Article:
The University Record, May 6, 1997
Medicare Part B reimbursement rates for retirees
The Medicare Part B premium reimbursements to U-M retirees for 1997 will increase to match changes in Medicare Part B premiums. The increase becomes effective in the April 30 reimbursement payment. Reimbursement checks are mailed quarterly, on the last work day of April, July, October and January. Each check covers the prior three months. For retirees who receive Social Security, the Medicare Part B premium is deducted from Social Security payments.
The new rates are:
Retirees who retired prior to January 1, 1970, receive full reimbursement---$43.80 per month, or $131.40 per quarter.
Retirees who retired after January 1, 1970, receive approximately 70 percent reimbursement---$30.89 per month, or $92.67 per quarter. To arrange direct deposit of the funds, contact the Payroll Office, 764-8250.
Questions? Call the Benefits Office, 763-1214 (Main Campus) or 764-6584 (Medical Campus).
May Regents' meeting is moved
The May 15 Regents' meeting, originally scheduled to be held on the Flint campus, will instead be held at 1 p.m. on North Campus in the Johnson Rooms, Lurie Bldg. Public Comments will begin at 4 p.m. in the same location. The meeting will continue at 9:30 a.m. May 16 in the Regents' Room, Fleming Administration Bldg. The June 12 Regents' meeting will be held in the University Center Bldg. on the Flint campus.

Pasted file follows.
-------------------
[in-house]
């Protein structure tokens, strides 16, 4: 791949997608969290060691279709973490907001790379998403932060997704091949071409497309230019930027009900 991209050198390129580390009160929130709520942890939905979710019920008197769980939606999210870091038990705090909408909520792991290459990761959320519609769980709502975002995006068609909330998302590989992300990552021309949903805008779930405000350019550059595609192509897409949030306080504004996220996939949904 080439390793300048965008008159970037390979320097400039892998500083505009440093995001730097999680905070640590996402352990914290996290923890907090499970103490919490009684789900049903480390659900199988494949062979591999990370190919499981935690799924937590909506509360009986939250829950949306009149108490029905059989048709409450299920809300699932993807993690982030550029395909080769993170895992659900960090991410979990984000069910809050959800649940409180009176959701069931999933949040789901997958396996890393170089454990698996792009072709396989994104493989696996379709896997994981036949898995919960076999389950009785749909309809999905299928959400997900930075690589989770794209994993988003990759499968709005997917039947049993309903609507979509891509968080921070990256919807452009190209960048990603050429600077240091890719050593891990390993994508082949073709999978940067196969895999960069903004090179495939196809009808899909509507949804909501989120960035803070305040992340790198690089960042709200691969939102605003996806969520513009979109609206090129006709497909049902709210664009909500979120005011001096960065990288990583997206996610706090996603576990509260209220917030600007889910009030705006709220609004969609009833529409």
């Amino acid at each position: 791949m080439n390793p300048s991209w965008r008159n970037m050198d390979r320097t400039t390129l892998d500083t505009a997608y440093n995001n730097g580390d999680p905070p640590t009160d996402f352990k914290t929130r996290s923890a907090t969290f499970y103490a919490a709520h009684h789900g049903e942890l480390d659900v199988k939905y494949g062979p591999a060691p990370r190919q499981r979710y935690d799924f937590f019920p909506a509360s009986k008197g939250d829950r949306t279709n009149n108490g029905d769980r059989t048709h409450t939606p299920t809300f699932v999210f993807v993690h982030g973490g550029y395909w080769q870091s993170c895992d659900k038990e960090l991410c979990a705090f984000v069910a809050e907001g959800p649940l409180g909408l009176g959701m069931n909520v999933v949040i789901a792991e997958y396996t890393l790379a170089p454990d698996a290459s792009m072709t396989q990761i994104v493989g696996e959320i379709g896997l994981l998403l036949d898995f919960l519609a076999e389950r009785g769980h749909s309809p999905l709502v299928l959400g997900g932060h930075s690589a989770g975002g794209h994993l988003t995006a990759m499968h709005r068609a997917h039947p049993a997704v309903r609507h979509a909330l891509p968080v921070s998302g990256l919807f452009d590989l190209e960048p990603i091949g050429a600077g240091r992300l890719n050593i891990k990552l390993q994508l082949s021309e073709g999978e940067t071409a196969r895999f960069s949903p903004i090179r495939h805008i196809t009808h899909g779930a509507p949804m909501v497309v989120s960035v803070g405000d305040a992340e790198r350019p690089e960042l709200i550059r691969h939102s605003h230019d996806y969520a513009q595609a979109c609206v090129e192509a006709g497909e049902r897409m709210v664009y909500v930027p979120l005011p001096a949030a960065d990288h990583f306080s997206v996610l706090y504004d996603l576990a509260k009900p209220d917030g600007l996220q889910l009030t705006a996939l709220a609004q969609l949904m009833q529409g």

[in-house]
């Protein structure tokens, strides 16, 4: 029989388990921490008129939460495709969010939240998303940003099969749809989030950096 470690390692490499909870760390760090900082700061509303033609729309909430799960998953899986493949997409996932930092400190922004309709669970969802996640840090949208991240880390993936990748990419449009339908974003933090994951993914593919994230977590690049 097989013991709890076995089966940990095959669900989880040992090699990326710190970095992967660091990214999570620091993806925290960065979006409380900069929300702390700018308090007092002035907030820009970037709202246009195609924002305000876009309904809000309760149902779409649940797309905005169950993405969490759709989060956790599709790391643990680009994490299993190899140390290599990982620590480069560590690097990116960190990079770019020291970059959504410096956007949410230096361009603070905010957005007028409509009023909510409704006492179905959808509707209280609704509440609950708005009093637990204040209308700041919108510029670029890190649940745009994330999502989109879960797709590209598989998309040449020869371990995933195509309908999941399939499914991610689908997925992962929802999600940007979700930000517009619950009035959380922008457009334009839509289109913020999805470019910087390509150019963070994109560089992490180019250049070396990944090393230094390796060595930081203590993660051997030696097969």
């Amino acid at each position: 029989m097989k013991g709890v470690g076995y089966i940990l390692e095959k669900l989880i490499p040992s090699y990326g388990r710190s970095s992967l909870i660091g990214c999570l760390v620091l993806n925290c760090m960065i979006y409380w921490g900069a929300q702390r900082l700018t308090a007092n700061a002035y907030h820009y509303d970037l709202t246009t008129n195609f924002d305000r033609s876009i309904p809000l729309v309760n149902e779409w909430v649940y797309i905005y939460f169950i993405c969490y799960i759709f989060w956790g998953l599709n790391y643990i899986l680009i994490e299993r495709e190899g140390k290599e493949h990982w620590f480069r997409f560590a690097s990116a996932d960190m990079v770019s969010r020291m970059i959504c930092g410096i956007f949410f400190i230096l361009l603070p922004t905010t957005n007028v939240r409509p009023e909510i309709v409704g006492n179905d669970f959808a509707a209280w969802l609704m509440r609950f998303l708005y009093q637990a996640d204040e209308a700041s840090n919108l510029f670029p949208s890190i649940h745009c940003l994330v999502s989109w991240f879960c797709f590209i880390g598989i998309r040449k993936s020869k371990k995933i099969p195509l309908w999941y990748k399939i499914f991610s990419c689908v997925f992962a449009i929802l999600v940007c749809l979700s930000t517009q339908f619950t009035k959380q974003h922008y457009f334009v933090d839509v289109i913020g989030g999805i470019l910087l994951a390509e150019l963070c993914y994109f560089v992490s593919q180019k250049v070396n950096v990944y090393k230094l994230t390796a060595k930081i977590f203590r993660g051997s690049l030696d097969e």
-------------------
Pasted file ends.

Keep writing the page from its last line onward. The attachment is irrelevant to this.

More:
Mileage reimbursement rate changes
The reimbursement rate for the use of a personal automobile while on University business increased to .31 per mile, effective April 1. If you have any questions, contact the Accounts Payable and Travel Office at 764-6253 or send e-mail to email@example.com.
Ann Arbor will be getting a new area code---734---at the end of
On Dec. 13, "optional" dialing will begin for this new area code, which means someone calling you long distance can reach your phone number by dialing either the current area code---313---or the new one. The optional dialing period will end July 25, 1998, when the change becomes mandatory. After that date, long distance calls to our area can only be made by dialing the new area code.